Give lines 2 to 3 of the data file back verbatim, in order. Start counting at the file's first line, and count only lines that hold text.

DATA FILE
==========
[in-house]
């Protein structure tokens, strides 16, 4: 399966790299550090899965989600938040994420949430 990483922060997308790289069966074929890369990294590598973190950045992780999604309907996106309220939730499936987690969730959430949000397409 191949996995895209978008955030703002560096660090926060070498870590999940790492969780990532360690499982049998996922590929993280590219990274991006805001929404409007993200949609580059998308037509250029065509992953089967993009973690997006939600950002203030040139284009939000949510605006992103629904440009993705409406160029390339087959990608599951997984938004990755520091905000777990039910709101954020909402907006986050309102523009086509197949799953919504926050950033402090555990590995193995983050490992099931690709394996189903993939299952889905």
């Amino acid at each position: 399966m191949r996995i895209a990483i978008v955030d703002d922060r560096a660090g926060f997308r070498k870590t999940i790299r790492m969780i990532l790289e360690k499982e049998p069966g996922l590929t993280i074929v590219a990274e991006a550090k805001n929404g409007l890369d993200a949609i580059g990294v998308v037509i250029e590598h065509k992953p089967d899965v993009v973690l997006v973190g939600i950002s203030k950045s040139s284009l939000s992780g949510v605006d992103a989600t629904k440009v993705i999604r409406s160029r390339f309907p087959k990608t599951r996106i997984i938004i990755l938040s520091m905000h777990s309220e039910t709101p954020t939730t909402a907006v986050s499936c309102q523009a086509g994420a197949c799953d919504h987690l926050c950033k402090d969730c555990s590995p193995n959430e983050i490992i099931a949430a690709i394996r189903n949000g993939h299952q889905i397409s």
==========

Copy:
């Protein structure tokens, strides 16, 4: 399966790299550090899965989600938040994420949430 990483922060997308790289069966074929890369990294590598973190950045992780999604309907996106309220939730499936987690969730959430949000397409 191949996995895209978008955030703002560096660090926060070498870590999940790492969780990532360690499982049998996922590929993280590219990274991006805001929404409007993200949609580059998308037509250029065509992953089967993009973690997006939600950002203030040139284009939000949510605006992103629904440009993705409406160029390339087959990608599951997984938004990755520091905000777990039910709101954020909402907006986050309102523009086509197949799953919504926050950033402090555990590995193995983050490992099931690709394996189903993939299952889905």
């Amino acid at each position: 399966m191949r996995i895209a990483i978008v955030d703002d922060r560096a660090g926060f997308r070498k870590t999940i790299r790492m969780i990532l790289e360690k499982e049998p069966g996922l590929t993280i074929v590219a990274e991006a550090k805001n929404g409007l890369d993200a949609i580059g990294v998308v037509i250029e590598h065509k992953p089967d899965v993009v973690l997006v973190g939600i950002s203030k950045s040139s284009l939000s992780g949510v605006d992103a989600t629904k440009v993705i999604r409406s160029r390339f309907p087959k990608t599951r996106i997984i938004i990755l938040s520091m905000h777990s309220e039910t709101p954020t939730t909402a907006v986050s499936c309102q523009a086509g994420a197949c799953d919504h987690l926050c950033k402090d969730c555990s590995p193995n959430e983050i490992i099931a949430a690709i394996r189903n949000g993939h299952q889905i397409s």